While developing The Comvette Project I wanted to incorporate an FM Stereo Radio. I found an inexpensive module on the internet that sold for about $12. There were many demo programs available written in C and Python but I needed to use Xojo. So after translating the best bits of what I could find on the internet into Xojo code I had a somewhat working program.
But, I was never able to get the radio to perform very well. Given the number of different approaches I saw in all of the demo programs that I downloaded, I started to wonder how correct any of them actually were.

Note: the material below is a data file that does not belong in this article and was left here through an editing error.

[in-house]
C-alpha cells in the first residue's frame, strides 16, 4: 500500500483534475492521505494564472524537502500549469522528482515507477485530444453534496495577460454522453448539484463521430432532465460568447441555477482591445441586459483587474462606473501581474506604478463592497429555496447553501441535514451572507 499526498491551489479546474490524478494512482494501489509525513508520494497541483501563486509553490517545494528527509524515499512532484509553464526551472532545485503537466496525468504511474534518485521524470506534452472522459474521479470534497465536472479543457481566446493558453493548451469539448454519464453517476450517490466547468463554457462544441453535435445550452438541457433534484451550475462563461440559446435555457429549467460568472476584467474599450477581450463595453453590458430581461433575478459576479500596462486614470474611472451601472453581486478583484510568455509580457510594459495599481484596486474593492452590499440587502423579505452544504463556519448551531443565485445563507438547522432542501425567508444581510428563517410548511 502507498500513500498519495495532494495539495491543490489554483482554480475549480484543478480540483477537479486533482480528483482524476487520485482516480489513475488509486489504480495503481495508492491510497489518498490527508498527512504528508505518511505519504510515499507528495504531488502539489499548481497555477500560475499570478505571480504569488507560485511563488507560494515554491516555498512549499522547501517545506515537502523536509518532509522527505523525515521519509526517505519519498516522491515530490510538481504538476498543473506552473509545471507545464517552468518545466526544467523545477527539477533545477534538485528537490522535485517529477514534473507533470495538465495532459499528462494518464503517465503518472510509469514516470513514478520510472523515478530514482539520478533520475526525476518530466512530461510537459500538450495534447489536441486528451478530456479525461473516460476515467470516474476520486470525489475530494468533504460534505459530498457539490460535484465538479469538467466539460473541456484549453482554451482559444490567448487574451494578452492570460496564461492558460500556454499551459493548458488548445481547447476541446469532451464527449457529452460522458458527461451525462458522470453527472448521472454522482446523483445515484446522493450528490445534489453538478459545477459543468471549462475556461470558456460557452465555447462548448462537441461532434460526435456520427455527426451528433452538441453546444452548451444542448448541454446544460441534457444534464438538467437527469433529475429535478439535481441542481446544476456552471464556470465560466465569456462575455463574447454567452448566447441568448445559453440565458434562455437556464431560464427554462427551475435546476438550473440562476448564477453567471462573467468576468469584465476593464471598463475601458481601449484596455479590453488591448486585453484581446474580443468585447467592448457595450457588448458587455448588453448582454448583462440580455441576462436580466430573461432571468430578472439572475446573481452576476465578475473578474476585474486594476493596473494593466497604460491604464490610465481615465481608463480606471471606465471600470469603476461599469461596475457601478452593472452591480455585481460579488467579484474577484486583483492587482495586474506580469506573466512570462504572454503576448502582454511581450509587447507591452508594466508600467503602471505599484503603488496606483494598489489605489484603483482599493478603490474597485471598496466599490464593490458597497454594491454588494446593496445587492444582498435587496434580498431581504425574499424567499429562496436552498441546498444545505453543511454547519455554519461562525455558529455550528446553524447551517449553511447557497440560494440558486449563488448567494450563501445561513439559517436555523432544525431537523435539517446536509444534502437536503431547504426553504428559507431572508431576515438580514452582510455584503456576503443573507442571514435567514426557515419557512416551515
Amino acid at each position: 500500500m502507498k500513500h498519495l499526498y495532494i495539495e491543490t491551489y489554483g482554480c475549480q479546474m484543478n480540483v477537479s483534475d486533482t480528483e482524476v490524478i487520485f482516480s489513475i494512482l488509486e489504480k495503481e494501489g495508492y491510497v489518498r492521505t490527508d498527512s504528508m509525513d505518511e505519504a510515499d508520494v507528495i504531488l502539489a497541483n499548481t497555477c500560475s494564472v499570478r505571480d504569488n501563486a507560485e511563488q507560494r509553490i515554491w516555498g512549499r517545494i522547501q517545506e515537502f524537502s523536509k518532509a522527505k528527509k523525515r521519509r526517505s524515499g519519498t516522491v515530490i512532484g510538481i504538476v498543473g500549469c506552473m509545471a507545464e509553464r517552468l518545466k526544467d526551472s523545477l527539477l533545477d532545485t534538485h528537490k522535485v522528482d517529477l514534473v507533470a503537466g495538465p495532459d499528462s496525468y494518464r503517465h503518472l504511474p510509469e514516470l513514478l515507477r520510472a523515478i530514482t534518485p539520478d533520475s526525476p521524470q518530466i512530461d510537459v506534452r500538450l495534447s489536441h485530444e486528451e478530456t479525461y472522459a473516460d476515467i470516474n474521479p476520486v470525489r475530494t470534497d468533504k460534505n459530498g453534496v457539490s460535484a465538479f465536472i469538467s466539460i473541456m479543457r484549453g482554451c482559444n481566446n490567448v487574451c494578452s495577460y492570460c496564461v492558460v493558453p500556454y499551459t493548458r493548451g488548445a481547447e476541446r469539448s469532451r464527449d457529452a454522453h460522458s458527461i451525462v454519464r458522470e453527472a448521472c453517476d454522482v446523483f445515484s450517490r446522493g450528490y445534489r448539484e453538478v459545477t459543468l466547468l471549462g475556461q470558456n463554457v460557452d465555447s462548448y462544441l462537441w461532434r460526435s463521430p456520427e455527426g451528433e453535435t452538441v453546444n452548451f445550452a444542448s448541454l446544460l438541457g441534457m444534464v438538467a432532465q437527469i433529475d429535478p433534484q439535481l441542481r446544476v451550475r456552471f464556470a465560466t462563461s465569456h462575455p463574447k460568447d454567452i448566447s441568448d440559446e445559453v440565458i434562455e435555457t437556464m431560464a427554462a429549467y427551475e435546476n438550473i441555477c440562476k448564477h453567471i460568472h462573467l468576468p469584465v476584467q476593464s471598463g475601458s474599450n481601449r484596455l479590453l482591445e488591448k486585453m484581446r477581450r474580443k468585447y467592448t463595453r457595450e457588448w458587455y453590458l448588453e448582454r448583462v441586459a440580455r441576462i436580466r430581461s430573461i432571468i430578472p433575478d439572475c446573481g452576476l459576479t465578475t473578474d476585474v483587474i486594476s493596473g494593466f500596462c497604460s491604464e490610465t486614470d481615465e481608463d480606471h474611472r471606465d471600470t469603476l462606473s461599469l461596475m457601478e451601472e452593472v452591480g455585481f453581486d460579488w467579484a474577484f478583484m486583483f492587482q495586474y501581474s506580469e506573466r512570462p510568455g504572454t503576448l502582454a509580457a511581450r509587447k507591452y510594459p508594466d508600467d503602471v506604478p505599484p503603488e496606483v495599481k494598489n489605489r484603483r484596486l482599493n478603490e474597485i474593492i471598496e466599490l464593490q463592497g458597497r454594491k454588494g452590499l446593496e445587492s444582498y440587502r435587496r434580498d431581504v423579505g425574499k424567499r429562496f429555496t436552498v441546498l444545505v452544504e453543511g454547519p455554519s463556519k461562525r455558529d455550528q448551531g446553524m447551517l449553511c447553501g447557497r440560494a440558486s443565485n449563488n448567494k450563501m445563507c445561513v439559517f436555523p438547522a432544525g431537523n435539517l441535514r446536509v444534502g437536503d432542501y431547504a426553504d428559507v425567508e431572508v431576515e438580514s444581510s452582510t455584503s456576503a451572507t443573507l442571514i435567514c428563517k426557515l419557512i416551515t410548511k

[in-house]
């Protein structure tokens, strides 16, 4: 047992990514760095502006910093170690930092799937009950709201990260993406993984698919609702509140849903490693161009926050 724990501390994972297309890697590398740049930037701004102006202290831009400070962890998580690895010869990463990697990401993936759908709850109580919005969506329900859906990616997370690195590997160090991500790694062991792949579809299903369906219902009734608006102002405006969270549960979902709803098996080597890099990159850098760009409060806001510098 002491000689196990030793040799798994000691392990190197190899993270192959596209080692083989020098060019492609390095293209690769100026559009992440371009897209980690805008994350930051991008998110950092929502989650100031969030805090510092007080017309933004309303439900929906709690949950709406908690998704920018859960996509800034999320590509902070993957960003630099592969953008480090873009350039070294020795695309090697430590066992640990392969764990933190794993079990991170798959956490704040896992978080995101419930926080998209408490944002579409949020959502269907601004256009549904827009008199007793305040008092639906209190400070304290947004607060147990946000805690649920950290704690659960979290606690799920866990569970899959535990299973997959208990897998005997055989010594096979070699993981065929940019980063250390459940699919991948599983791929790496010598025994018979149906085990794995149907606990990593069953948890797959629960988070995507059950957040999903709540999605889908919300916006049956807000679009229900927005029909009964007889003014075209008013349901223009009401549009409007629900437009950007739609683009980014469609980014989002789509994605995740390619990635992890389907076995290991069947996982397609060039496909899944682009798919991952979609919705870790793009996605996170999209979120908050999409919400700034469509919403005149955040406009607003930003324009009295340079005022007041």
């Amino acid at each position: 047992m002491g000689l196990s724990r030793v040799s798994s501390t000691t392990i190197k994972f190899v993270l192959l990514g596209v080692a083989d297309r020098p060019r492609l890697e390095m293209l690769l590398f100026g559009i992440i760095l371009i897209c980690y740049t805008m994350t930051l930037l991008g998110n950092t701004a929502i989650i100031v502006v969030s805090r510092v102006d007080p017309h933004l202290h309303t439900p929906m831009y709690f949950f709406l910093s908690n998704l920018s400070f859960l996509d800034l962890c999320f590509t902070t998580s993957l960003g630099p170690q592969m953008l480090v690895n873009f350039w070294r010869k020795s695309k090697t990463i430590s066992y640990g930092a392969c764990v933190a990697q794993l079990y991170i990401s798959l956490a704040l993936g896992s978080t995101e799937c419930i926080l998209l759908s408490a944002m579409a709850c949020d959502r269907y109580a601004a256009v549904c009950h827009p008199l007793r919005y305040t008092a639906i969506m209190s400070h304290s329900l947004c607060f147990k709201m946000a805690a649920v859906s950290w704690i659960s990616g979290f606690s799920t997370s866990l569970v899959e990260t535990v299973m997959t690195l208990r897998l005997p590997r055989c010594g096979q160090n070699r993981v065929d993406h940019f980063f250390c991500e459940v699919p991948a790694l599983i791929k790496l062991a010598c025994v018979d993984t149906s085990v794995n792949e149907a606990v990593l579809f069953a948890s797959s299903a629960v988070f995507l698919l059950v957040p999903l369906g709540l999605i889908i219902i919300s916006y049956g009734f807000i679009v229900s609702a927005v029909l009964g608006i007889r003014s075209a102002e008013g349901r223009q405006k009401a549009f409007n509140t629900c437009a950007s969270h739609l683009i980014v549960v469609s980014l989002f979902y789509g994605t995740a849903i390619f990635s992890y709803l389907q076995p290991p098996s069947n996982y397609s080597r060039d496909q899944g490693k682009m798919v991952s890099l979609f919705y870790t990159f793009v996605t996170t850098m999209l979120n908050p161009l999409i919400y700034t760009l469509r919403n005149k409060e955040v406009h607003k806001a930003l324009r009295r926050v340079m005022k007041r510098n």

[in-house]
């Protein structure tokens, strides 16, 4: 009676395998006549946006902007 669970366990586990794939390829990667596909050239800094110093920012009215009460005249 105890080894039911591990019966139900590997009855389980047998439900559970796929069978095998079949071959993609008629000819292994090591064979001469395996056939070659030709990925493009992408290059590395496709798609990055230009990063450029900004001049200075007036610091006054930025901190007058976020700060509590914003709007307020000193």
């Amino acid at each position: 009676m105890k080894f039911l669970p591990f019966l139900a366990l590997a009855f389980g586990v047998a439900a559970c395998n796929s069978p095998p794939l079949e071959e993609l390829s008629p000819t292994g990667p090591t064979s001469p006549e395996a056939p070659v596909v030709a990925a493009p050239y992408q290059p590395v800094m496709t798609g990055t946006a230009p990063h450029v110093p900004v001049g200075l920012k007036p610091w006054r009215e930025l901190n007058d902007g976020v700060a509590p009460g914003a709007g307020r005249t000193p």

At that point I decided to build a Test Bench program that could be used to exercise the many features of the radio module to try and learn more about how it worked. Armed with my Test Bench program and a very cryptic, 20+ year old engineering spec sheet, I started trying anything and everything I could think of to see how the radio would respond. It soon became clear that most of the demo programs were missing a few crucial items.
For anyone who is interested in how to control hardware connected to a Raspberry Pi via the I2C interface, I’ve posted the TEA5767 Test Bench project source code on my website. It may not be something you need as-is, but you might find parts of the project interesting.
Here’s a link:
The TEA5767 Test bench program.